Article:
Anyone who subscribes to Sony’s PlayStation Plus service—required to play PS4 games in online multiplayer—this month is able to download a little game called Rocket League for free. That’s opened the doors for a lot of gamers to try Rocket League out without having to pay for it, but the game’s ubiquity is far from the only thing it has going for it.

For one thing: it’s soccer with rocket-powered cars. If that doesn’t make you want to play it, you might be on the wrong planet. But even then, these GIFs I just spent way too much time making definitely will.

Rocket League’s premise sounds so simple—puerile, even—but in reality there’s a lot going on under its hood, if you’ll pardon the expression. I want to eventually communicate just how deep and complex the game is, but I’ll start with the basics: Rocket League is a video game available on PlayStation 4 and Windows PC in which teams of one to four players drive cars on a soccer pitch and compete to knock a large ball into the opposing team’s goal while defending their own goal.

It start with a “kick-off” of sorts:

…and then the game has begun. Each match lasts four minutes, or longer in the event of a tie, when the game goes into overtime. And, as you can see, San Diego developer Psyonix was kind enough to include old school split-screen play for couch multiplayer with your friends. It supports up to four players on one screen, just like games did in the good old days.

This is what happens when you score:

It’s awesome. But besides that, Rocket League is actually a lot like actual soccer. Ball control is important:

…and the game gives you the abilities and maneuvers you need to pass, shoot and score, provided you’ve put the work into learning the ropes. You can flip through the air to add some “oomph” to your hits:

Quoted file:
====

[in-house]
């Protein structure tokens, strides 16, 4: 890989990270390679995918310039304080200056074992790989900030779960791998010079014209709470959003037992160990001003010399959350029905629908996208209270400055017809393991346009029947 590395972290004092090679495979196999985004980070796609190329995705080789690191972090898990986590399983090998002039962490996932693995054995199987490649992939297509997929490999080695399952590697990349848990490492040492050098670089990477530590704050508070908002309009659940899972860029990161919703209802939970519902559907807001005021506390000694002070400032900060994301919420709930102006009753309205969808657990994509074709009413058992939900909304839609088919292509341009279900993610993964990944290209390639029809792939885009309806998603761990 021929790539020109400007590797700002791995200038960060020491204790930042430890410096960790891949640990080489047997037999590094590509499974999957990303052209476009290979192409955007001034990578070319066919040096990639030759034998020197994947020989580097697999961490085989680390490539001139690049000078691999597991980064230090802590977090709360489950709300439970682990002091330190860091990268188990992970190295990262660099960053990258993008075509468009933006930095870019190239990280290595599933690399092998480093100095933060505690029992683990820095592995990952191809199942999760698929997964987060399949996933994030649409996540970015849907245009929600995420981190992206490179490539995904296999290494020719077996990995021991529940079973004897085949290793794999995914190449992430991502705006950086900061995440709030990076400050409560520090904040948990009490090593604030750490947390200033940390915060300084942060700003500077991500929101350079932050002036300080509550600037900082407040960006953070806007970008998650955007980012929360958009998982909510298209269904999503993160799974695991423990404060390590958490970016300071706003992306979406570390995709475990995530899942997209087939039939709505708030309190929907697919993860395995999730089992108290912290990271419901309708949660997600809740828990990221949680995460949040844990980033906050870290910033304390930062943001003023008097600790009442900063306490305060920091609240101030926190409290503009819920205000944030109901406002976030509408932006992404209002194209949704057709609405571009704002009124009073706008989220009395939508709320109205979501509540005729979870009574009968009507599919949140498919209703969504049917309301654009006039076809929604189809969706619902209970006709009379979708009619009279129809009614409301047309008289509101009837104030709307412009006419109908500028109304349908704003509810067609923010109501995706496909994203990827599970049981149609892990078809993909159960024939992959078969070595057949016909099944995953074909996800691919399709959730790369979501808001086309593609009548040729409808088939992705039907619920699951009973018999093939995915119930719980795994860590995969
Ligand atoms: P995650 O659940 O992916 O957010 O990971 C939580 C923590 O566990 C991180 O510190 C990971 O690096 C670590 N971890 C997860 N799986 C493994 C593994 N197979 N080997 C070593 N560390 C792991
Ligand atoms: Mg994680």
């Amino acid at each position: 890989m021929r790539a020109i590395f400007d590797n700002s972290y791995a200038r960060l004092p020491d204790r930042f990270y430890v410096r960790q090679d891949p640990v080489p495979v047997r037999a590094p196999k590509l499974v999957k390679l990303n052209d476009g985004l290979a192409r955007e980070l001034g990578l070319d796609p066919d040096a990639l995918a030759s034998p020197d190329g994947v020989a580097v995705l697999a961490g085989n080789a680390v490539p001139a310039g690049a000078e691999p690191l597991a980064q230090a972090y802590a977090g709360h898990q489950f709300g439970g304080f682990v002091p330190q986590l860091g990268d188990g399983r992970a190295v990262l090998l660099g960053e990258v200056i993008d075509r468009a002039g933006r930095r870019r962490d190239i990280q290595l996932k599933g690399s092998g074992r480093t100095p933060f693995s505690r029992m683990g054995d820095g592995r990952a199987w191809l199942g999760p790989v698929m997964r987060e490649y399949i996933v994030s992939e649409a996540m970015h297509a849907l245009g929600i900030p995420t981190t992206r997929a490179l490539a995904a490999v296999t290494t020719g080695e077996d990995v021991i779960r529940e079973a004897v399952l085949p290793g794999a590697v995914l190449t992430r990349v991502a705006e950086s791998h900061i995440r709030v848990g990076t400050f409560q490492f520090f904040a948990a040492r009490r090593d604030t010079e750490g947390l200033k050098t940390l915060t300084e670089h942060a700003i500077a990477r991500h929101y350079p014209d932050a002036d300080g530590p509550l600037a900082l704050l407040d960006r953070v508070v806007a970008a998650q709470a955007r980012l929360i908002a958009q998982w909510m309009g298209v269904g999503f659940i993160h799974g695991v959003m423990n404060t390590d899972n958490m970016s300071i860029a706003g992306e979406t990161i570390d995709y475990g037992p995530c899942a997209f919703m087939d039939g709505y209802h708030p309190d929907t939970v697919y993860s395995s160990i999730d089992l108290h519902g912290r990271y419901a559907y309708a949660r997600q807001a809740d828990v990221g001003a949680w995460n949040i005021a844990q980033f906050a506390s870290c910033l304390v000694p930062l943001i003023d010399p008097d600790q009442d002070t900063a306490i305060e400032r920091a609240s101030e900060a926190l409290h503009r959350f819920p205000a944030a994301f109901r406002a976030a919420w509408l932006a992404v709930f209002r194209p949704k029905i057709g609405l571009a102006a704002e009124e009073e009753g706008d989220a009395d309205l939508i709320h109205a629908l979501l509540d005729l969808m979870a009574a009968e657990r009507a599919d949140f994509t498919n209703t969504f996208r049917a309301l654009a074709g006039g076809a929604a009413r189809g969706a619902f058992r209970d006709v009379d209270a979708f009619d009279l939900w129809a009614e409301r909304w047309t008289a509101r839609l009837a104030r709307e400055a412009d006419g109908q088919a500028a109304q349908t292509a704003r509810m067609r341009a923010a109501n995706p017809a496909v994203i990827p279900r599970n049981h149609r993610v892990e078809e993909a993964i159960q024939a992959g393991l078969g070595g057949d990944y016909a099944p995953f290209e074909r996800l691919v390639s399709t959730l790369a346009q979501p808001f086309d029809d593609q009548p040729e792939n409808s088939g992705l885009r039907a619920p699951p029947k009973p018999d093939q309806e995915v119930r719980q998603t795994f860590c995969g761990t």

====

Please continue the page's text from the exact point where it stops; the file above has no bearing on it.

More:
…and score long-distance goals from halfway across the map, like this:

…and this…

…and this…

…and this:

Sometimes a Rocket League match turns into a total clusterfuck, with eight players all vying for control of the ball, and it’s all you can do to throw yourself toward the goal and hope you get lucky:

…or keep your car from exploding when other players ram into you going full speed:

Other times, you’ll be amazed at your control:

…after some practice, at least.

You might have noticed my car getting cooler and cooler. That’s because you can do this:

Your rocket car’s chassis, paint, decals, rims, antenna topper, exhaust fumes (from red smoke to rainbows!) and more are all customizable, and you’ll be awarded new items randomly as you play, so you don’t have to worry about jumping through hoops to pimp your ride.

Did I mention you can literally fly?

Any game of Rocket League can turn into an intense competition, and you’ll pull off lots of epic saves, like this:

…and this:

(That makes for lots of near saves as well, and you’ll kick yourself every time you come this close to defending your goal:)

Oh, yeah, there are instant replays, too:

Once in a while you’ll be amazed when you pull off what you consider to be a truly epic play:

…or when you get really, really lucky, and do something like crash into an opponent’s car, knocking them into the ball and the ball into the goal:

But, inevitably, you will be humbled. You’ll be humbled by the simplicity and depth of Rocket League, by the feeling that all games should be so pure and fun, and the ease with which you’ll pass hours with your friends mastering complicated plays and facing off against talented opponents online.

And you’ll be humbled when you hop onto the Rocket League subreddit out of curiosity and stumble on a video like this one, wherein two players show you what actual Rocket League skills look like:

You’ll want to quit playing Rocket League, or you’ll want to never bother to start, if you haven’t already. My advice? Keep on rocketing so one day you can be that good.

And even if you never get to that point, at least you played soccer with rocket cars. Seriously, how can you not want to do that?